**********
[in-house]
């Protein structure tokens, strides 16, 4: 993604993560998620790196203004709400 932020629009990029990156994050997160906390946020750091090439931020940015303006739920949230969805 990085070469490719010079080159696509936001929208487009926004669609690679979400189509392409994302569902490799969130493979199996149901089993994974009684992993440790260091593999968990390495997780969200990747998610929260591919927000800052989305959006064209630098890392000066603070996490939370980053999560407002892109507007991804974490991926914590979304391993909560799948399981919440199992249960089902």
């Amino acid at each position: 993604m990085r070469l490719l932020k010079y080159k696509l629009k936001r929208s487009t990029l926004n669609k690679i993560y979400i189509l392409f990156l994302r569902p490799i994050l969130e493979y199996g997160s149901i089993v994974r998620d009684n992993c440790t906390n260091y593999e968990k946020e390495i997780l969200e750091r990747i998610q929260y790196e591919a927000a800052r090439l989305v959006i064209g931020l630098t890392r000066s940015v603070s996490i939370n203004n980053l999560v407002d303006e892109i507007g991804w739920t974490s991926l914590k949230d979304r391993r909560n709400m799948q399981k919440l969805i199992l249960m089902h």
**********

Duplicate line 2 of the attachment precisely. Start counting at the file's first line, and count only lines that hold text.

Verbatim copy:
């Protein structure tokens, strides 16, 4: 993604993560998620790196203004709400 932020629009990029990156994050997160906390946020750091090439931020940015303006739920949230969805 990085070469490719010079080159696509936001929208487009926004669609690679979400189509392409994302569902490799969130493979199996149901089993994974009684992993440790260091593999968990390495997780969200990747998610929260591919927000800052989305959006064209630098890392000066603070996490939370980053999560407002892109507007991804974490991926914590979304391993909560799948399981919440199992249960089902």